Orange you glad we didn t say BPA?

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ACSH's Jeff Stier wonders if we have failed to learn our lesson from the 9/11 Ground Zero lawsuit after reading that the Department of Veterans Affairs intends to expand Agent Orange disability coverage to include treatment of ischemic heart disease and Parkinson s disease. It s estimated the benefits expansion will cost taxpayers $42 billion over the next 10 years. Agent Orange is an herbicide used in the U.S. military chemical warfare program during the Vietnam War.

When you look at studies of the Ranch Hands , those Air Force pilots who had the most exposure, you ll find that there were no unusual patterns of disease, but the myth continues 35 years later, says ACSH's Dr. Elizabeth Whelan. At first, even though it was junk science, Agent Orange was linked to birth defects and a few other aliments. Now it s being blamed for all kinds of chronic diseases commonly associated with age, diet, and lifestyle. It looks like anyone who fought in the Vietnam War can now qualify for disability benefits by claiming they were exposed to Agent Orange.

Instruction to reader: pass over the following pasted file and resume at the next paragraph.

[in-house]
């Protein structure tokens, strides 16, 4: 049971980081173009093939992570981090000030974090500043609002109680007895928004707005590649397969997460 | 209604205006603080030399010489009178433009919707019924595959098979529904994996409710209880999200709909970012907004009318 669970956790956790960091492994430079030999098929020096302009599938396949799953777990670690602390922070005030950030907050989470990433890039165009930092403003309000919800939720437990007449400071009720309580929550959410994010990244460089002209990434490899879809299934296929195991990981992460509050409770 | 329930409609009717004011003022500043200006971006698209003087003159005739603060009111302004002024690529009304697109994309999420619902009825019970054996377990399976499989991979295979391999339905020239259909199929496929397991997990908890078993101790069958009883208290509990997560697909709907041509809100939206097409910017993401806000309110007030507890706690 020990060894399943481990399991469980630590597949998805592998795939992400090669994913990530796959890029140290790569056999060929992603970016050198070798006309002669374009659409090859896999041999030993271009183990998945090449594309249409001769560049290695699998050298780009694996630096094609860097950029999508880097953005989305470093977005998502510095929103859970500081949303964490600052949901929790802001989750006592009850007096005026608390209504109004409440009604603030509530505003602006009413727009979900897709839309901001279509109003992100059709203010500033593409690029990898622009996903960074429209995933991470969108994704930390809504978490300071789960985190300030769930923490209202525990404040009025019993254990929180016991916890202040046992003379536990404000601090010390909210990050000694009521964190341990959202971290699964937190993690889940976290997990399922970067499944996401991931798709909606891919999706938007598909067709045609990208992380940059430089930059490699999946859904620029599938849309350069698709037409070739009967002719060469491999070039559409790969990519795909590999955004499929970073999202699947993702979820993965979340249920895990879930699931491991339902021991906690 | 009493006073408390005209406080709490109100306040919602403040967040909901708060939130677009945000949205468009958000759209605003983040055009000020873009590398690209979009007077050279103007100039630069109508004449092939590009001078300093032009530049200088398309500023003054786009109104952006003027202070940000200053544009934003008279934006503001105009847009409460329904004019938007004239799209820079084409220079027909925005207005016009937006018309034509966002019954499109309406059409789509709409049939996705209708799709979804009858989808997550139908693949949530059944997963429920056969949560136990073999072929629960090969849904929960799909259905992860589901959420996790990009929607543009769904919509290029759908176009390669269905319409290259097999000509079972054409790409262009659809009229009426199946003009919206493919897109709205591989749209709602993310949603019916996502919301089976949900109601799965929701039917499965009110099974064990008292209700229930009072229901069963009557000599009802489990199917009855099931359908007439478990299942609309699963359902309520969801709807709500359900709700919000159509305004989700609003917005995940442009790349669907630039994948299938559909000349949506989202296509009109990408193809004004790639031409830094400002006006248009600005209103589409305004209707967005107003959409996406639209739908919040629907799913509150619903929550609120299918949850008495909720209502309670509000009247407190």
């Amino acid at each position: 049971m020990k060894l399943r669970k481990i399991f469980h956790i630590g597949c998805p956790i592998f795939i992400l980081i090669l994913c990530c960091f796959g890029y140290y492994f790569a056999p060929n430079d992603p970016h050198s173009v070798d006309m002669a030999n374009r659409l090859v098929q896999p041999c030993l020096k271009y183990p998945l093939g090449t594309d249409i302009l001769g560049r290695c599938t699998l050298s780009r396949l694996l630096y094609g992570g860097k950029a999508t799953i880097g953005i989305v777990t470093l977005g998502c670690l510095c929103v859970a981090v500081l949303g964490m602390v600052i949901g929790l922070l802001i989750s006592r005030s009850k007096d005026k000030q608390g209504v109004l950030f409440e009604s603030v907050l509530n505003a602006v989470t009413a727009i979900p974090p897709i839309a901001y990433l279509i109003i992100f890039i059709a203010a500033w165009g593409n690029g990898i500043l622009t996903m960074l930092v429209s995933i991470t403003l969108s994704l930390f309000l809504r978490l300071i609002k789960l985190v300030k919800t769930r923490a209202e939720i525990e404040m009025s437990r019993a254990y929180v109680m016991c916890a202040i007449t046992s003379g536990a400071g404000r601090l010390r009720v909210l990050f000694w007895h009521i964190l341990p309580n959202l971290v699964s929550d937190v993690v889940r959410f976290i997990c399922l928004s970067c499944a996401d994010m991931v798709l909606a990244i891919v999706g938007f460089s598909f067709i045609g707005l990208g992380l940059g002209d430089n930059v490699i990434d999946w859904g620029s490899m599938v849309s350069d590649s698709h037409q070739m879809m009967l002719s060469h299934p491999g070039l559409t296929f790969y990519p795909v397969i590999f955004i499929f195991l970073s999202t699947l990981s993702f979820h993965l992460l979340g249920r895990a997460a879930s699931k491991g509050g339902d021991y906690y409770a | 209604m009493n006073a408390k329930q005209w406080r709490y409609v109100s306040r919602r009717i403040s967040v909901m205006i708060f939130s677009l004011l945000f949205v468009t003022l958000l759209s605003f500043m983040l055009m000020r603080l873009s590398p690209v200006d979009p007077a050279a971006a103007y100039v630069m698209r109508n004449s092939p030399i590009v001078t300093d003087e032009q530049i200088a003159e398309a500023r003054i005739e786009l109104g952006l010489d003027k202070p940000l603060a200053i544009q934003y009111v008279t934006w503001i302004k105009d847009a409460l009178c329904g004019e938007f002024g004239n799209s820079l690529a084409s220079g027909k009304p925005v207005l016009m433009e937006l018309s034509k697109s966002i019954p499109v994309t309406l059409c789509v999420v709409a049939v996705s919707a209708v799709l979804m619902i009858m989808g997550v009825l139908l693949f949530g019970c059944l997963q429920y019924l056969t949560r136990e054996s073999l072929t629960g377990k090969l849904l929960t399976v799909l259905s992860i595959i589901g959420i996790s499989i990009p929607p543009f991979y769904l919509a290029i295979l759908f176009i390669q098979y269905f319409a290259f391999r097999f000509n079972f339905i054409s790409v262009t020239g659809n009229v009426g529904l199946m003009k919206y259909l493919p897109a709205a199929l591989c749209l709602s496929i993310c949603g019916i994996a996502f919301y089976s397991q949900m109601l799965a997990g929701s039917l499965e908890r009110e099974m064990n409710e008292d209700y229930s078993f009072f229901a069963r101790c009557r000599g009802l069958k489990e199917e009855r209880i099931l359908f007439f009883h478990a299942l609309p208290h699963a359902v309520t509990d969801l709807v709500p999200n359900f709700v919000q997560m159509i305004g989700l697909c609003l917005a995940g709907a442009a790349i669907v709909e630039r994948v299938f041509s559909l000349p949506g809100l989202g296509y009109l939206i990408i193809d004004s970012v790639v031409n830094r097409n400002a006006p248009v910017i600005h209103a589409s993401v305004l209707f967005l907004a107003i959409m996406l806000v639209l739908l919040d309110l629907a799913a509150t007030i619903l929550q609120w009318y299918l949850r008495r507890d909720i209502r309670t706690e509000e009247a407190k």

Sen. Jim Webb (D-Va.), a decorated Marine infantry officer in Vietnam, is challenging the expansion of benefits and has forced a Senate hearing on the issue, set for Sept. 23. I just want to understand the logic of how they decided this latest service connection, Webb asks. This is a helluva awkward position to be in where I ve been an advocate all my adult life on veterans benefits. I just want to know how they got to this point.

UPDATE 9/1/2010: Just to clarify, studies of high-dose exposure to Agent Orange during the Vietnam war have included all veterans who might have had contact with the herbicide, not just Air Force pilots.